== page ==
Tunas originally brought Kate Spencer to the Monterey Bay, and the whales made her linger. The bike-friendly community by the sea sealed the move from her home town of Arlington, Virginia in 2001. She has woven a lifestyle around nature, art, and science, based in Pacific Grove but ranging from Humpback Whale research with the Alaska Whale Foundation to naturalist work in South America. She returned in March, 2007, from a four-month voyage around Cape Horn and is excited to be painting the wildlife of the fierce Southern Ocean.
Kate has been studying nature and art in parallel since early childhood with the benefit of a mother who is both an artist and a gardener. At Smith College she majored in biology, minored in studio art, and concentrated in comparative religion — all aspects of curiosity about life. She learned scientific illustration techniques on the job during eight years as an illustrator at the Smithsonian Museum of Natural History in Washington, D.C. Recently she has shifted away from commission work to focus on developing her own ideas fueled by travels as far as Turkey and Indonesia.
Most of her vision centers on the natural world: primarily the incredible beauty of it and the accomplishment of presenting it accurately, but also the darker struggle to be good stewards amidst the tsunami of mindless consumption. When her work depicts animals she strives to make it somehow in their service, such as calling attention to threatened ecosystems or making a careful study of a hawk needlessly killed on the road. She avoids caricaturing animals for the benefit of people, which can obscure the truth about the animals, as in team mascots and the happy fish on seafood packaging.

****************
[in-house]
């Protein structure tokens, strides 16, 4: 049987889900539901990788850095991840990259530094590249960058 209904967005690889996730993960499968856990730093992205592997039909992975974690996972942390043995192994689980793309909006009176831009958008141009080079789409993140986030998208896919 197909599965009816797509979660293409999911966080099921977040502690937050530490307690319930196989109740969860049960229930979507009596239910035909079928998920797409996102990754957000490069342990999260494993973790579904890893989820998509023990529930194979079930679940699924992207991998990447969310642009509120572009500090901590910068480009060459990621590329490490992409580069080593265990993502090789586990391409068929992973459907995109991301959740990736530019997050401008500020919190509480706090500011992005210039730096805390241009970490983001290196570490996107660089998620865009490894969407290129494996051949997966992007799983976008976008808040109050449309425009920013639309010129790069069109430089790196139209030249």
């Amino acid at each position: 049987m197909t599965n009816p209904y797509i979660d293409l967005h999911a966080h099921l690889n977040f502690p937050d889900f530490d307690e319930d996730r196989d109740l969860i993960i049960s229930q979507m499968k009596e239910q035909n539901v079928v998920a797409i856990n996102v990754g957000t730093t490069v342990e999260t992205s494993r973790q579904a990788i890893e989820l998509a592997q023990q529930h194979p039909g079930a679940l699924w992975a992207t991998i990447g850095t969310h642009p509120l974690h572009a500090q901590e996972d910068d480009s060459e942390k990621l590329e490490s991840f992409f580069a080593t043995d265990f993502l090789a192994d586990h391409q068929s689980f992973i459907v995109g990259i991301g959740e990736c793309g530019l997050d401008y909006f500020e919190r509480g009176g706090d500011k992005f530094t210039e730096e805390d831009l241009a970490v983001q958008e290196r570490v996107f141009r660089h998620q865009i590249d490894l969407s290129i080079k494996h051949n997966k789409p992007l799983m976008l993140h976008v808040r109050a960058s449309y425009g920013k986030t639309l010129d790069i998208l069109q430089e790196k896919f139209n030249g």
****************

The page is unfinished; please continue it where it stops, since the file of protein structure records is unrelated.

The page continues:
Kate puts her values to work outside the studio, currently as a naturalist for Monterey Bay Whale Watch and as a wildlife rehabilitator at the SPCA. Since 2001 she has lectured about wildlife on cruise ships in Southeast Alaska and southern South America. Back on the East Coast she founded a grassroots conservation organization to protect a suburban swamp and worked with inner city schoolchildren on nature art and poetry. Her strong ideas of social commentary have mainly come out in her work as a writer, most recently as Poet in Residence of Pacific Grove from 2004-2006.
Watercolors are the visual medium Kate knows best, from tight techniques for describing new species of frogs to joyful, loose landscapes painted on high country hikes. A thirst for opacity has taken her back to oil paints for landscapes en plein air and led her to acrylics for studio work. For environmental and personal health she chooses the non-toxic “hue” alternatives to the traditional cadmium and cobalt paints. Much scientific illustration is black and white so Kate also works well in pen and ink, especially on scratchboard. However, the vast landscapes she encountered in South America inspire her to paint big, and she has been studying with muralists Dick Crispo and Ann Thiermann. She hopes the long wall in her studio will soon carry a penguin mural in progress.
Computers have insinuated themselves into most artists’ work-flows, and Kate uses Macintosh systems to create her popular Epson Ink-jet fine art prints (“giclées”). Most of her originals are created by hand, but a few printed images are either digitally colored, such as her dolphin series, or painted completely in Adobe Photoshop, like the Monterey Bay Humpback Whale featured on the Studio Tour map cover. Macs are great but she’d be happy to never have to see a computer again —she’d rather be outside, interacting with the real, magnificent, non-human-made world.